Christianity in its truest sense is not merely a religion ruled by a crowned public figure with a scepter in his hand. It is not a big fancy building where monks pray and chant and nuns teach children, or in which men and women gather to admit they are weak without Jesus while reading and discussing Bible verses and eating crackers and juice. No, these misconceptions, like all other things, carry with them partial truths; however (also like most everything else), they are grasping at shadows in an attempt to receive what faith alone is able to see.

That is not to say that Christianity is not a religion – it is of course that and everything more – for spiritual coercion without use of a corporeal body is an attribute of Satan’s lordship (for the sake of time, we will get into that in a near-future post). Rather, it is one ruled by love which births the relationship between God and man created in His image – citizens of the world whom God loved so much that He gave His only begotten Son, so that they may eventually love (as a result of their belief) He who first loved them so much that they find themselves willing to sacrifice the only world they have known in favor of faith in an Eden promised but unseen. Salvation History is not some boring, repetitive and tedious documentation of some fanatical old men dressed in clerics’ robes. That is not to say that they do not tell it, for they most assuredly and faithfully do. No, it is the greatest love story the world has never heard because, as pride compels her, she refuses to hear.

The love that binds us (for that is what the word religion means – to bind) is entirely unlike anything else discovered or built by man and is essentially that same love that births and builds us. The thing that separates the Decalogue from the Code of Hammurabi is precisely the very thing required to bind all men – not merely to God as individual members of some exclusive club – but together as men and women of a common ancestry, formed by the breath of God. It is love – and this love in particular – that remains unchanged as the essence of all that is loved or has been loved or ever will be loved. As I said before, and it bears repeating – true religion is true love as it is divinely revealed to us in the Incarnation. It stands that the core ingredient in the Law of God as opposed to that of man is none other than Love Divine made manifest to us in the form of a person, Jesus Christ.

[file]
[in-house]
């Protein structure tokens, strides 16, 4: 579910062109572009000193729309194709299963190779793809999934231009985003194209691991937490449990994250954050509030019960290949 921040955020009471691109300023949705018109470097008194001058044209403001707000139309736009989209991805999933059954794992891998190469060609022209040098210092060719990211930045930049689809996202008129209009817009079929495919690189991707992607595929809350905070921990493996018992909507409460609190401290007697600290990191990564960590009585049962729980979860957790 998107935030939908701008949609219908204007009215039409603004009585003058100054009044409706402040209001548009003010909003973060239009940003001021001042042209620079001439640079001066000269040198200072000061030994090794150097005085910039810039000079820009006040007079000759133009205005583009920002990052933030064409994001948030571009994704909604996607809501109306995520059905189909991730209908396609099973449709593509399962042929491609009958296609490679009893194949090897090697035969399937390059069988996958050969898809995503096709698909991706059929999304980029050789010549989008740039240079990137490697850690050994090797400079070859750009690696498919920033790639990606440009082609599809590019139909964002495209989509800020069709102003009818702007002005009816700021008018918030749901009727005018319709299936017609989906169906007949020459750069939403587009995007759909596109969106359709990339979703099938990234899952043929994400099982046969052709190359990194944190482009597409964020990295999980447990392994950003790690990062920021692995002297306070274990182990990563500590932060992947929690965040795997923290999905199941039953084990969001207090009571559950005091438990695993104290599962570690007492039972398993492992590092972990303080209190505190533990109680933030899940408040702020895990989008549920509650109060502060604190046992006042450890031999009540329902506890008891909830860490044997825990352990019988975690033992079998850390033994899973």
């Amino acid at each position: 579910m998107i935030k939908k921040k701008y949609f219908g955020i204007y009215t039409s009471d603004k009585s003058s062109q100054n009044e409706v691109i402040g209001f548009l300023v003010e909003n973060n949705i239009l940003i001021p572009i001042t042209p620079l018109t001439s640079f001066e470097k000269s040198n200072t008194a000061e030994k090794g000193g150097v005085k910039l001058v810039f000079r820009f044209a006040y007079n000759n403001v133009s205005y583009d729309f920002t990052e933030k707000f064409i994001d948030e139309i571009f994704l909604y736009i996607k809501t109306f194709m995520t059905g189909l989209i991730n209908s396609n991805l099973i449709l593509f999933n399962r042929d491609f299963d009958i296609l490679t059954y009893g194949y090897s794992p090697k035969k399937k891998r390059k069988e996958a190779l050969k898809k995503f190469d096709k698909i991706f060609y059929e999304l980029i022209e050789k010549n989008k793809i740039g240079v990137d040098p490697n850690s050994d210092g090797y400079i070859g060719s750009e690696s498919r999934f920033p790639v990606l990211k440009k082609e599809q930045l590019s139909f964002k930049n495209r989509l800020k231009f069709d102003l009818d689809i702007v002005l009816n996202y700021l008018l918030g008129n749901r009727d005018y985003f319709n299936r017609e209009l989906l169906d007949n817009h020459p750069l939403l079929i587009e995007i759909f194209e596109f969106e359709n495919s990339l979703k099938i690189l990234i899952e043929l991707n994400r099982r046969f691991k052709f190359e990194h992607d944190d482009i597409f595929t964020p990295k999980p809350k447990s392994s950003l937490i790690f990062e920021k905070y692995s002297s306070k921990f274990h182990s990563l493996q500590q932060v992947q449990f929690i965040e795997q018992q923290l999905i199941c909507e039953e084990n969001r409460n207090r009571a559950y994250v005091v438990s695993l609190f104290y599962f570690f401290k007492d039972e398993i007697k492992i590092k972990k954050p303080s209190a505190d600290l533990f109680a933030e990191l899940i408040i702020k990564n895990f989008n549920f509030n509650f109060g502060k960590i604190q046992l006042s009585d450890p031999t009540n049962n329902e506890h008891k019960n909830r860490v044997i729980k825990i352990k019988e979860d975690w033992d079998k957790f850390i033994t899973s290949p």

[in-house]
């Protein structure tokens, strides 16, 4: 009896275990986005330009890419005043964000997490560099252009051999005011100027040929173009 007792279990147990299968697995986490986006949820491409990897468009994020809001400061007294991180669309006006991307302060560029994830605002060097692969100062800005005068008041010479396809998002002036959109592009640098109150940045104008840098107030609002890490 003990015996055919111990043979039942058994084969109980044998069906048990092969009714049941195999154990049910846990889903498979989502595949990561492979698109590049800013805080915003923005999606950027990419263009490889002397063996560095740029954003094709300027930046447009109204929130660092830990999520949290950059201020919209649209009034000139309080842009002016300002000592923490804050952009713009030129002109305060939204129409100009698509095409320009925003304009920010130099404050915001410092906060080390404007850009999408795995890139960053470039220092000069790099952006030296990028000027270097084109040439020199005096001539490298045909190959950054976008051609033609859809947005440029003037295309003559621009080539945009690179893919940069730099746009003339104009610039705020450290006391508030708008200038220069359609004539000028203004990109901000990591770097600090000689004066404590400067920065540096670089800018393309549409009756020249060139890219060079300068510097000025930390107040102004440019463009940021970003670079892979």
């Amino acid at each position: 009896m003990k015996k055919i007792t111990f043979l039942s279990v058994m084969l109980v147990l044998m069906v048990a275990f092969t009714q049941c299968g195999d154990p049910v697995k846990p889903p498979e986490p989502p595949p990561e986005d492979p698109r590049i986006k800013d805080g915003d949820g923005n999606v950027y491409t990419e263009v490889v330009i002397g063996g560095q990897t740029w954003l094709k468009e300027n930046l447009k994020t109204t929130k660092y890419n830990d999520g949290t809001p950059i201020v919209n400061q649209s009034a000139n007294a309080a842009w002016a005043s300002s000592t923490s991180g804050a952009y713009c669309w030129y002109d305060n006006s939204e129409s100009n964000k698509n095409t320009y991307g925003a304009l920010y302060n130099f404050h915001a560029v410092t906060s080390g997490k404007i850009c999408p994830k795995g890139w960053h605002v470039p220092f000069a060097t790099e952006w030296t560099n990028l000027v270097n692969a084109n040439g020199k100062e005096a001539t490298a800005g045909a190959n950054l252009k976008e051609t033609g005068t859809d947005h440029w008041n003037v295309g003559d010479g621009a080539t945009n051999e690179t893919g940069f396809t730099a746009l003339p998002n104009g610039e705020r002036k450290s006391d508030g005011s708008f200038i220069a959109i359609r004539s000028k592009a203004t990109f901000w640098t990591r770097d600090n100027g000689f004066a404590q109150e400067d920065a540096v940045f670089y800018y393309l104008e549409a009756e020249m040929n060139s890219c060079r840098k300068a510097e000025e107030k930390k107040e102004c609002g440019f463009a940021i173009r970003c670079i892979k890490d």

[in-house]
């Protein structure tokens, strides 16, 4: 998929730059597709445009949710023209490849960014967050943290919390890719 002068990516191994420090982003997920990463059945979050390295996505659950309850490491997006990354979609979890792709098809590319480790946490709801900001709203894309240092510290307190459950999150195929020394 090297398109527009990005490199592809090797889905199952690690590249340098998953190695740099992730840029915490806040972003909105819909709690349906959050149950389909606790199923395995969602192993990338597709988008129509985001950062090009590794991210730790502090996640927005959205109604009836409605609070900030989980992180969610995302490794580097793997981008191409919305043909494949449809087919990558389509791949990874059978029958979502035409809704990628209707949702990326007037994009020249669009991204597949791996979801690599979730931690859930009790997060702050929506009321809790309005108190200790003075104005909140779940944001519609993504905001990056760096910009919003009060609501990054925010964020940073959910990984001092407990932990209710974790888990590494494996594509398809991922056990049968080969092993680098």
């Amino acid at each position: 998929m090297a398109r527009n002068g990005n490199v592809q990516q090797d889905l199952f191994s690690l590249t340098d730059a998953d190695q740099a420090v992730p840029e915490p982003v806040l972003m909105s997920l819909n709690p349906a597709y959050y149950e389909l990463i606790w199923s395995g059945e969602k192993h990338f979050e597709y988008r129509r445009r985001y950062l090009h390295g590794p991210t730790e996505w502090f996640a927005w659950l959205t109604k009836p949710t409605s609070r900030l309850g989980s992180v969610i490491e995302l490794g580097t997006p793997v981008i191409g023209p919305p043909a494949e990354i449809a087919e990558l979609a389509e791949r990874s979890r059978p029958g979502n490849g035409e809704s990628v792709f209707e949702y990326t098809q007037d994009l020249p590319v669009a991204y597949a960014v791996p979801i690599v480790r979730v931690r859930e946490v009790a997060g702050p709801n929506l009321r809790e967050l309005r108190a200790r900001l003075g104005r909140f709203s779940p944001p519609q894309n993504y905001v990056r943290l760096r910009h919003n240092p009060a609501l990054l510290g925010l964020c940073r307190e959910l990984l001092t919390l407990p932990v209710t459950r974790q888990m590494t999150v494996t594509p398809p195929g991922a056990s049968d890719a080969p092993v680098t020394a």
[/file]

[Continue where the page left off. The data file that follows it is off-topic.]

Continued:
We must not place Him as a statue in the midst of a pantheon alongside the likes of Muhammad, Buddha and Krishna (regardless of glimpses and shadows of truth thus portrayed) just as the infant Church in pagan Rome had refused to do long ago in passing the torch down to us in this age. I urge you to consider their sacrifices if only for but a moment and to reflect on the grave seriousness of choosing any decision other than to let their “amen” mean “amen” – that is to say, I stake my life on itliterally if need be, yes (as was most commonly the case back then), but primarily sacramentally in the lives that we live. If we walk by faith, let our steps leave their prints in the sands of time (rather than kicking dust over the tracks of those who have finished the race with perseverance until the end) as we tread the mouths of serpents on that narrow path of righteousness towards eternal peace and everlasting life. World without end. Amen.

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“The City of God is an exposition of dogma that was not only written but lived… What do we mean when we say that Augustine lived the theology that he wrote? Are we implying, for instance, that other theologians have not lived up to their principles? No. That possibility is not what concerns us here. It is more than a question of setting down on paper a series of abstract principles and then applying them in practice. Christianity is more than a moral code, more than a philosophy, more than a system of rites. Although it is sufficient, in the abstract, to divide the Catholic religion into three aspects and call them creed, code and cult, yet in practice, the integral Christian life is something far more than all this. It is more than a belief; it is a life. That is to say, it is a belief that is lived and experienced and expressed in action. The action in which it is expressed, experienced and lived is called a mystery. This mystery is the sacred drama which keeps ever present in history the Sacrifice that was once consummated by Christ on Calvary. In plain words–if you can accept them as plain–Christianity is the life and death and resurrection of Christ going on day after day in the souls of individual men and in the heart of society.” – Thomas Merton